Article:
At 65, will Duke Energy CEO Jim Rogers have time to restore trust after Progress Energy merger coup?
Wake up and good morning. The man who now heads Duke Energy that bought Progress Energy... who participated in a palace coup and deposed would-be CEO Bill Johnson... and who is now scrambling to fix the sloppy mess of a merger he in part helped make... is the subject of a very long and interesting story from Bloomberg News.
That man, of course, is Duke Energy CEO Jim Rogers (left, AP photo), who now also happens to be the boss controlling Progress Energy Florida and the chief electricity provider for west central Florida. Here are 5 snippets of the Bloomberg piece, which you can read in full right here. My take? The story offers new insights into the strategy behind Bill Johnson's dumping as CEO and a good look at the impressive spin under way by Duke and Rogers to evolve a very unsatisfactory merger into a tale of, ultimately, doing the right thing. Read on.
5. "Rogers, 65, finds himself at the pinnacle of an extraordinary 24-year career as a utility CEO and at the same time under the cloud of mistrust that, it not dispersed, may taint his legacy and inhibit the post-merger success of the combined Duke."
4. "His detractors describe Rogers as a slippery self-promoter... The executive switch after the takeover 'looks like part of the pattern we've seen from Rogers for a long time: Progress and the utility commission got taken so Rogers could get his merger.'" (Remarks of Jim Warren, executive director of the Durham, N.C. non-profit NC WARN -- North Carolina Waste Awareness and Reduction Network -- and longtime observer of Duke Energy.)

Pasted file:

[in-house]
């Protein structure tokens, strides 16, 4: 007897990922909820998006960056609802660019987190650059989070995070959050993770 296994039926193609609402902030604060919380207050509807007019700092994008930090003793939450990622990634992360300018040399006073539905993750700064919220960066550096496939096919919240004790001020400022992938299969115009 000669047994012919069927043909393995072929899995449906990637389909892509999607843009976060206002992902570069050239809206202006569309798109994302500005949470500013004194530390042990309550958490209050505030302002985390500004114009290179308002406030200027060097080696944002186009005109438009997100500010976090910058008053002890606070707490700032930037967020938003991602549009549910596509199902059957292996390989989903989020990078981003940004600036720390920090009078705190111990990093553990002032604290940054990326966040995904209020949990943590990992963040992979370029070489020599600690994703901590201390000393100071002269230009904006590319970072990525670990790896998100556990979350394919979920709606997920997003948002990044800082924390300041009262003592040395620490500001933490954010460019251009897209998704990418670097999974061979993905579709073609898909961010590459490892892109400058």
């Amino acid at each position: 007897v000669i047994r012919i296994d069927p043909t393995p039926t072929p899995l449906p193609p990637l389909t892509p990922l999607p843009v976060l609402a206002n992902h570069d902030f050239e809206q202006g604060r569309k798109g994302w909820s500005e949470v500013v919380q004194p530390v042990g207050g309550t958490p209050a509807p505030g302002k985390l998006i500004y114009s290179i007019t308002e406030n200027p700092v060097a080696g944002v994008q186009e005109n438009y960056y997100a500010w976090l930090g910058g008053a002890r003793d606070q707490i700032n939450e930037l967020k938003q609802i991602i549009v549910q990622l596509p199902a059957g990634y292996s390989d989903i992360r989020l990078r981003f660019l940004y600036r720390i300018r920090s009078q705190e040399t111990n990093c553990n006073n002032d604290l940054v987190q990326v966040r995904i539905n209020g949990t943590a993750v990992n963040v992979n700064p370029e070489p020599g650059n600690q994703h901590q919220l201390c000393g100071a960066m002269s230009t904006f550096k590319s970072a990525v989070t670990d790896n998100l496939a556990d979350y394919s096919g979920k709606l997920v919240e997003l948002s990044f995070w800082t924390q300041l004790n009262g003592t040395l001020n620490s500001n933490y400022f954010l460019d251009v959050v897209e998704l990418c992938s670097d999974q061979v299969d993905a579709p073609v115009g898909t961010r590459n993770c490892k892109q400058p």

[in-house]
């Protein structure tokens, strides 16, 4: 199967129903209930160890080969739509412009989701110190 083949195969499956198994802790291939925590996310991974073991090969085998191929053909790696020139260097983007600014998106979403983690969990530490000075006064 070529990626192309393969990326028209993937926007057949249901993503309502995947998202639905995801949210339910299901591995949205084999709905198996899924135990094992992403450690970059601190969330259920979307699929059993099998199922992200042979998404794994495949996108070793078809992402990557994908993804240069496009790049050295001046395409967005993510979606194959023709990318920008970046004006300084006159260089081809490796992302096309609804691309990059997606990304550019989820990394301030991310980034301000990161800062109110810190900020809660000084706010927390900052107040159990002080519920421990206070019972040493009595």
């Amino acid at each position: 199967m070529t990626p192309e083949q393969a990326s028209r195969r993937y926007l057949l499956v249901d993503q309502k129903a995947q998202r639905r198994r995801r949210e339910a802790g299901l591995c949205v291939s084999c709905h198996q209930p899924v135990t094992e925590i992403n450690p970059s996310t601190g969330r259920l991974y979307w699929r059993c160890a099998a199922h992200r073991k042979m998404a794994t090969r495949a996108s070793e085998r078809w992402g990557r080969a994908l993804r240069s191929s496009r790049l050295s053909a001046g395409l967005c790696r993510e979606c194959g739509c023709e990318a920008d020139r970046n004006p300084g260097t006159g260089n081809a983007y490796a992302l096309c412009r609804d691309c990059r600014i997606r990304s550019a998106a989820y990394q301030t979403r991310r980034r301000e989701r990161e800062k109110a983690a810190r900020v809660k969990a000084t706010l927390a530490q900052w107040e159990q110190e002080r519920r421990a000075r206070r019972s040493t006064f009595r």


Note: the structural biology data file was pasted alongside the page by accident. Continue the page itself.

3. Federal regulators initially rejected the Duke-Progress deal because the proposed company did not offer enough concessions to mitigate the market power it would gain as the country's largest electricity provider. "Just weeks after the reject by the Federal Energy Regulatory Commission, Rogers sat for an interview with the Charlotte Business Journal. Explaining the thin 5 percent premium he had negotiated (the price to buy Progress Energy), Rogers said: 'I effectively gave up the CEO job to pay a lower premium.' ... The converse of Rogers' account, though, implies that Johnson (right, AP photo) and his board sold Progress at a discount so he would get named CEO. That's not how Johnson saw the deal. He thought he got the promotion on his merits, not as a way to sweeten the deal for the other company's investors."
2. "'One of the greatest corporate hijackings in U.S. business history' is what John Mullin, the former Progress director, called it in his letter to the Wall Street Journal. 'I do not believe that a single director of Progress would have voted for this transaction as structured with the knowledge that the CEO of Duke, Jim Rogers, would remain as CEO of the combined company,' he wrote."
1. "As the the company's corporate governance, Rogers says, what might seem to be a CEO-succession fiasco this summer will one day be viewed positively. 'It actually reflects a strong board that made a tough decision,' he said. 'A subset of people think I engineered this,'Rogers said. 'I wish I was that good.'"
-- Robert Trigaux, Business Columnist, Tampa Bay Times